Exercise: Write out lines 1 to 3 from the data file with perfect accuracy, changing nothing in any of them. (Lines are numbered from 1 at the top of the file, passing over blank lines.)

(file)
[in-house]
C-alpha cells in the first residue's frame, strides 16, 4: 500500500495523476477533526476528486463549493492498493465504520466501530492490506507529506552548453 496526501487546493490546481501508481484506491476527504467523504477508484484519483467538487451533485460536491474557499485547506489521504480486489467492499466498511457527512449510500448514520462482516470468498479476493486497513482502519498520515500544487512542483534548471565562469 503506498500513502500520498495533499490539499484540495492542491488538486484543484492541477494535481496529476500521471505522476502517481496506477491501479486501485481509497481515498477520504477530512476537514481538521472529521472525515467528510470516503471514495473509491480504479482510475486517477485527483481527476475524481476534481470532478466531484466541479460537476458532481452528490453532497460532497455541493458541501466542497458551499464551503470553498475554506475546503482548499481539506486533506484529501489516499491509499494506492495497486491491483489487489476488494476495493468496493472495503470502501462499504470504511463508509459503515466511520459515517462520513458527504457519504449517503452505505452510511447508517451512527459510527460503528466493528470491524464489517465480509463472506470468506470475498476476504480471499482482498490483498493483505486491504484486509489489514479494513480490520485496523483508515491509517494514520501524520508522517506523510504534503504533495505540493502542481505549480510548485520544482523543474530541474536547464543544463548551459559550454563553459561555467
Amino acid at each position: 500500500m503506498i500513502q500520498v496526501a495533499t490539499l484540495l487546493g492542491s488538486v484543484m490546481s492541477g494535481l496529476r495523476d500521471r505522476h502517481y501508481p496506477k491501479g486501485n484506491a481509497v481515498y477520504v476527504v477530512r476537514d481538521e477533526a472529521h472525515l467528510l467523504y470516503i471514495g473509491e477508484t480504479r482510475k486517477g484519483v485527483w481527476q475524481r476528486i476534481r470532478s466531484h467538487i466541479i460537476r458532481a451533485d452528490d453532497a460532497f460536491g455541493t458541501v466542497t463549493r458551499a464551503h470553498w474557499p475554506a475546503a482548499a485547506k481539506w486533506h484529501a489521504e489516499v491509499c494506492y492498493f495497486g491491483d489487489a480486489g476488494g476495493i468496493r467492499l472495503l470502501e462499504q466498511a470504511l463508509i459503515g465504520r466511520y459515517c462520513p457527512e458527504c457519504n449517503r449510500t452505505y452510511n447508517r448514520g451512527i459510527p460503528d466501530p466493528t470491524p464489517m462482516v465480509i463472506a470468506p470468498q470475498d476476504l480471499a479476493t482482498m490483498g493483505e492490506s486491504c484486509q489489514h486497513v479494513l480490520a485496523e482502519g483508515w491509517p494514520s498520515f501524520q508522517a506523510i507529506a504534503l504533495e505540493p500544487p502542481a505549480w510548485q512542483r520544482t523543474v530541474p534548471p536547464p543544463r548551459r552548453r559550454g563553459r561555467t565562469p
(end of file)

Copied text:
[in-house]
C-alpha cells in the first residue's frame, strides 16, 4: 500500500495523476477533526476528486463549493492498493465504520466501530492490506507529506552548453 496526501487546493490546481501508481484506491476527504467523504477508484484519483467538487451533485460536491474557499485547506489521504480486489467492499466498511457527512449510500448514520462482516470468498479476493486497513482502519498520515500544487512542483534548471565562469 503506498500513502500520498495533499490539499484540495492542491488538486484543484492541477494535481496529476500521471505522476502517481496506477491501479486501485481509497481515498477520504477530512476537514481538521472529521472525515467528510470516503471514495473509491480504479482510475486517477485527483481527476475524481476534481470532478466531484466541479460537476458532481452528490453532497460532497455541493458541501466542497458551499464551503470553498475554506475546503482548499481539506486533506484529501489516499491509499494506492495497486491491483489487489476488494476495493468496493472495503470502501462499504470504511463508509459503515466511520459515517462520513458527504457519504449517503452505505452510511447508517451512527459510527460503528466493528470491524464489517465480509463472506470468506470475498476476504480471499482482498490483498493483505486491504484486509489489514479494513480490520485496523483508515491509517494514520501524520508522517506523510504534503504533495505540493502542481505549480510548485520544482523543474530541474536547464543544463548551459559550454563553459561555467
Amino acid at each position: 500500500m503506498i500513502q500520498v496526501a495533499t490539499l484540495l487546493g492542491s488538486v484543484m490546481s492541477g494535481l496529476r495523476d500521471r505522476h502517481y501508481p496506477k491501479g486501485n484506491a481509497v481515498y477520504v476527504v477530512r476537514d481538521e477533526a472529521h472525515l467528510l467523504y470516503i471514495g473509491e477508484t480504479r482510475k486517477g484519483v485527483w481527476q475524481r476528486i476534481r470532478s466531484h467538487i466541479i460537476r458532481a451533485d452528490d453532497a460532497f460536491g455541493t458541501v466542497t463549493r458551499a464551503h470553498w474557499p475554506a475546503a482548499a485547506k481539506w486533506h484529501a489521504e489516499v491509499c494506492y492498493f495497486g491491483d489487489a480486489g476488494g476495493i468496493r467492499l472495503l470502501e462499504q466498511a470504511l463508509i459503515g465504520r466511520y459515517c462520513p457527512e458527504c457519504n449517503r449510500t452505505y452510511n447508517r448514520g451512527i459510527p460503528d466501530p466493528t470491524p464489517m462482516v465480509i463472506a470468506p470468498q470475498d476476504l480471499a479476493t482482498m490483498g493483505e492490506s486491504c484486509q489489514h486497513v479494513l480490520a485496523e482502519g483508515w491509517p494514520s498520515f501524520q508522517a506523510i507529506a504534503l504533495e505540493p500544487p502542481a505549480w510548485q512542483r520544482t523543474v530541474p534548471p536547464p543544463r548551459r552548453r559550454g563553459r561555467t565562469p